Liver and brain abscess caused by Aggregatibacter paraphrophilus in association with a large patent foramen ovale: a case report.
Ariyaratnam S., Gajendragadkar PR., Dickinson RJ., Roberts P., Harris K., Carmichael A., Karas JA.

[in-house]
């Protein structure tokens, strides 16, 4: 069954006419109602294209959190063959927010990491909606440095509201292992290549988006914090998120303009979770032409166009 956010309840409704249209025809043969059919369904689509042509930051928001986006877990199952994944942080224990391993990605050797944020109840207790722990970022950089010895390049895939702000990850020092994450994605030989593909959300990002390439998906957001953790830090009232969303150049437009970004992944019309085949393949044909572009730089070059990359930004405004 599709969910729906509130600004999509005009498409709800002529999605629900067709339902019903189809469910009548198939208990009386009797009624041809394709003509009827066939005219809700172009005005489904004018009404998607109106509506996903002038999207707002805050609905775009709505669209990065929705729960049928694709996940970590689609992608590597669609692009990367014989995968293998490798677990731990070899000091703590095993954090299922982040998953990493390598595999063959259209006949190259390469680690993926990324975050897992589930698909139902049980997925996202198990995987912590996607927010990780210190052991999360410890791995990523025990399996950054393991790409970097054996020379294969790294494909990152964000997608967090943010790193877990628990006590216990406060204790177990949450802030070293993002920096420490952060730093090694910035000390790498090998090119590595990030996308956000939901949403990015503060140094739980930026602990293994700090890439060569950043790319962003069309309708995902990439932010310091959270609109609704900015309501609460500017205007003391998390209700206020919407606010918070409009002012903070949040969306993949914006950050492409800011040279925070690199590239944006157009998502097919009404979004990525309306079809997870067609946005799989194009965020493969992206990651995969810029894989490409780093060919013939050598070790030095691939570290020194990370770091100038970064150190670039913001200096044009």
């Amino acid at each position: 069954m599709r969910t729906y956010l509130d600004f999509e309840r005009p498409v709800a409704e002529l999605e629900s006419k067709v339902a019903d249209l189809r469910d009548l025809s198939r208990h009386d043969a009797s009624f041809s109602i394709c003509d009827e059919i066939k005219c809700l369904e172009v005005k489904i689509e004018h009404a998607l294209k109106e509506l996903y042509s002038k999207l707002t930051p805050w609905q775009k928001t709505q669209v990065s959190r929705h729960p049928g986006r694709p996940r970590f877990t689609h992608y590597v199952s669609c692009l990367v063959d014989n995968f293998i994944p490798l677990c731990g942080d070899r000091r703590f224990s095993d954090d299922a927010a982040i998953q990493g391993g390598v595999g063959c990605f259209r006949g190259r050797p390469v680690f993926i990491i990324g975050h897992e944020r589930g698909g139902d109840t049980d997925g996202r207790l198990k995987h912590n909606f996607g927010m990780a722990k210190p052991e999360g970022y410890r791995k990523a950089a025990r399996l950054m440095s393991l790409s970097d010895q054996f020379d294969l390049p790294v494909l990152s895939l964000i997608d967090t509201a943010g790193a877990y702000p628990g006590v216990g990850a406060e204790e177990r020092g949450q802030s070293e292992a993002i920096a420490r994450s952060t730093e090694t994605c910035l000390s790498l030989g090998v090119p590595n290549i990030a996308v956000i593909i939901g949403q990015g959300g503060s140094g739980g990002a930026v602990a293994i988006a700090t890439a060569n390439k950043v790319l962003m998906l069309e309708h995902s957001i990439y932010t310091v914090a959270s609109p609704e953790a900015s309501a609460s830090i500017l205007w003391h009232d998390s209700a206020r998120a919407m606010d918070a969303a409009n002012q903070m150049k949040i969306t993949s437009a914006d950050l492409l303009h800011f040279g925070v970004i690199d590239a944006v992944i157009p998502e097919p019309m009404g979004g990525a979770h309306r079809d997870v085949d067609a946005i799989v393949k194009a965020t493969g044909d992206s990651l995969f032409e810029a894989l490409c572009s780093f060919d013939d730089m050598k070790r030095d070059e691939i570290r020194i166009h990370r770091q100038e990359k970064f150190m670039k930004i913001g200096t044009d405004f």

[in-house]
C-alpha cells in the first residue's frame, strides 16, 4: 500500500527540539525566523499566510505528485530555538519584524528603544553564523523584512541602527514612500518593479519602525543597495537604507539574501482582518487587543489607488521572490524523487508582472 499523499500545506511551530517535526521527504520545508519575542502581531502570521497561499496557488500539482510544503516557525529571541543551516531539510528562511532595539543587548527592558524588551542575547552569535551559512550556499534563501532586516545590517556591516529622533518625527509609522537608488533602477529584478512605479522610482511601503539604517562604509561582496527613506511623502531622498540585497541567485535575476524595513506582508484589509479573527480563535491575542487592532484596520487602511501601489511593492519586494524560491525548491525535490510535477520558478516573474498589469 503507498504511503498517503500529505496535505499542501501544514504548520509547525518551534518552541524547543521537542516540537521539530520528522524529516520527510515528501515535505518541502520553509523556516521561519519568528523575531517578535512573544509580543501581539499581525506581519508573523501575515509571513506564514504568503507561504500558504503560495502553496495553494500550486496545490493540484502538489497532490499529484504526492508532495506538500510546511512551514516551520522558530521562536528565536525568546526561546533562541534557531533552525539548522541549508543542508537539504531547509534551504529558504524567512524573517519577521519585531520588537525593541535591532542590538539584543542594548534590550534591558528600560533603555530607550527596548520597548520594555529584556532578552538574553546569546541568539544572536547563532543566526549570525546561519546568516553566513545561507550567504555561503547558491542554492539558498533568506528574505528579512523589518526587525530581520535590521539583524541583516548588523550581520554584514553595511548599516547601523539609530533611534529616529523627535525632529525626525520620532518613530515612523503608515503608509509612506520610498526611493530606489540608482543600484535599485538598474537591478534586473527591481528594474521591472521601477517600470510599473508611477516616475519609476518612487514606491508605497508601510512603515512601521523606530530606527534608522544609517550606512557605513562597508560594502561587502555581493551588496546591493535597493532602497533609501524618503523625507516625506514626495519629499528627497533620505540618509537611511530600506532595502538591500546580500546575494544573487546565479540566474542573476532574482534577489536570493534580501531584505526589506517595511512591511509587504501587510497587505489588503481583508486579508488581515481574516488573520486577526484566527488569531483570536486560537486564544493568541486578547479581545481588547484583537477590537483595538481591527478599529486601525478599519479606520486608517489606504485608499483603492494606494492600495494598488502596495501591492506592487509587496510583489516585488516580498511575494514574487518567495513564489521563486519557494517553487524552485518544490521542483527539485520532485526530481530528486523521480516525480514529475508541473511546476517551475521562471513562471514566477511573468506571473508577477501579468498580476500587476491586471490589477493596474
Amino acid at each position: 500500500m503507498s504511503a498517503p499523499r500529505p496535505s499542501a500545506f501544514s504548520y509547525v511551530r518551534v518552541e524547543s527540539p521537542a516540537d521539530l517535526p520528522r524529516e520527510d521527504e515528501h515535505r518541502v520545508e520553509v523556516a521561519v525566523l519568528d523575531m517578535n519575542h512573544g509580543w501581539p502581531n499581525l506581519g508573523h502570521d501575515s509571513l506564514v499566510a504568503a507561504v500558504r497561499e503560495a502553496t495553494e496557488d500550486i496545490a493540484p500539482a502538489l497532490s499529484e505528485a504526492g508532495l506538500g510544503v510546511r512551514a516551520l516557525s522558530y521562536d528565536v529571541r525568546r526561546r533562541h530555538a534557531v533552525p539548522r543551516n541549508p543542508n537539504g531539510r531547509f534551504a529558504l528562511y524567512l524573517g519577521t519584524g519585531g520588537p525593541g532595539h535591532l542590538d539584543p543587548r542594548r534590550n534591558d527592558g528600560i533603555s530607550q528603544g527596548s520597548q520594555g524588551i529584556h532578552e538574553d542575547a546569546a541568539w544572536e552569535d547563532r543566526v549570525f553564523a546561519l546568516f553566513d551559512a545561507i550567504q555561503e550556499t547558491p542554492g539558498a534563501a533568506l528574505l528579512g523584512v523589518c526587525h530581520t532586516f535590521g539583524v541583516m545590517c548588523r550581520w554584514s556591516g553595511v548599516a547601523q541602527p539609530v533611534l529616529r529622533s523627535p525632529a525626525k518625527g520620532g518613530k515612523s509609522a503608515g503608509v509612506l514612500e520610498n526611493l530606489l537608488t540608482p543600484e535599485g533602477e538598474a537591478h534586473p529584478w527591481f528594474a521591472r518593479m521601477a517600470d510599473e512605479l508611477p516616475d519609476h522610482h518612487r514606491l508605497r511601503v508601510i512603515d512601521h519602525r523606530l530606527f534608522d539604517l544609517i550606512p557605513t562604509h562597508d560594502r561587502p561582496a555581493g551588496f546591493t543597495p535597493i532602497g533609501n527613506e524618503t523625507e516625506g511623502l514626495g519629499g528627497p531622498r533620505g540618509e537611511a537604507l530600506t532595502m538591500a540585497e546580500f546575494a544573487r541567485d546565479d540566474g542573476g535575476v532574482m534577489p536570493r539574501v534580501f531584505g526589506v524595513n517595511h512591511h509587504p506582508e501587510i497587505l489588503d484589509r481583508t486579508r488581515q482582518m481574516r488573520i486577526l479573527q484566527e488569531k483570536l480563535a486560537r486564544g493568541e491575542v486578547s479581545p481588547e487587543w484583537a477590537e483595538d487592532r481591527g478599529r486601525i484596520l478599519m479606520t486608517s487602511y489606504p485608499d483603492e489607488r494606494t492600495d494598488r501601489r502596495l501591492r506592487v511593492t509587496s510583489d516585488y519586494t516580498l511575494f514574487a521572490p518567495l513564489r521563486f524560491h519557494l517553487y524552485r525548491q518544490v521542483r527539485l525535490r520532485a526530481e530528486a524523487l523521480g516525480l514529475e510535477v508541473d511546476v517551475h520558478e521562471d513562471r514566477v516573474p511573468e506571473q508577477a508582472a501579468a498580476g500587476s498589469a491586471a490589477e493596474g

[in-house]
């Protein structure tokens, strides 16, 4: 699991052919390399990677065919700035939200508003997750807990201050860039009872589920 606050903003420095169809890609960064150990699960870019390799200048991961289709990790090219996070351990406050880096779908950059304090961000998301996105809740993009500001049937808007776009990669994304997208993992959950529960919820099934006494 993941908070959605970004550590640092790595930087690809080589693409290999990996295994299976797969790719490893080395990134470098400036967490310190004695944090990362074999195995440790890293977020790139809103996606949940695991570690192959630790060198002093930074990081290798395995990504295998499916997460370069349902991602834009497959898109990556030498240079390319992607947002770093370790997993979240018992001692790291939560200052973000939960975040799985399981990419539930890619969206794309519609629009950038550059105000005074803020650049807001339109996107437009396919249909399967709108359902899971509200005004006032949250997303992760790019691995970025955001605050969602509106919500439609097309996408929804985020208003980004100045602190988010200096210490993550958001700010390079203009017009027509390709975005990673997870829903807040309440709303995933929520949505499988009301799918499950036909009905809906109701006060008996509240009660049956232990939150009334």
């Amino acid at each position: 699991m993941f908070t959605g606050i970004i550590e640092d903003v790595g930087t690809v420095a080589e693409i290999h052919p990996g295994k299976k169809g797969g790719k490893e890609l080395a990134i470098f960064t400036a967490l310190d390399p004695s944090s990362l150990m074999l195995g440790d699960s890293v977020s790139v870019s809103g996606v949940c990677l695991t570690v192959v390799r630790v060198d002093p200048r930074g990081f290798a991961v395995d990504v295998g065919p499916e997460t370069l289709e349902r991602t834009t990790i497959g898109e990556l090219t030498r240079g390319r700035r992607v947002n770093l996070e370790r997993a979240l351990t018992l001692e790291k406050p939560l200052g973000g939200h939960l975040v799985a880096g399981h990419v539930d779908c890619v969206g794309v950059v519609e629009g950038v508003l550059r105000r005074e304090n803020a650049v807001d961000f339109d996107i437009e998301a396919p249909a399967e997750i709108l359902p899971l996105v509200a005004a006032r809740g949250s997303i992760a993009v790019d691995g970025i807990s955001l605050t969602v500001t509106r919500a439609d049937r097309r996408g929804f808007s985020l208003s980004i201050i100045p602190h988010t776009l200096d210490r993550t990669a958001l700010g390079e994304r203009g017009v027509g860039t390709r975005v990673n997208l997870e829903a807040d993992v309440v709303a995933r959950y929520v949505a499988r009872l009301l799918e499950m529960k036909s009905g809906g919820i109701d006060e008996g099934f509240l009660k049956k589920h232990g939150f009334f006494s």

INTRODUCTION: Aggregatibacter paraphrophilus (former name Haemophilus paraphrophilus) is a normal commensal of the oral flora. It is a rare cause of hepatobiliary or intracerebral abscesses. CASE PRESENTATION: We report a case of a 53-year-old Caucasian man with a liver abscess and subsequent brain abscesses caused by Aggregatibacter paraphrophilus. The probable source of the infection was the oral flora of our patient following ingestion of a dental filling. The presence of a large patent foramen ovale was a predisposing factor for multifocal abscesses. CONCLUSION: In this case report, we describe an unusual case of a patient with both liver and brain abscesses caused by an oral commensal Aggregatibacter paraphrophilus that can occasionally show significant pathogenic potential.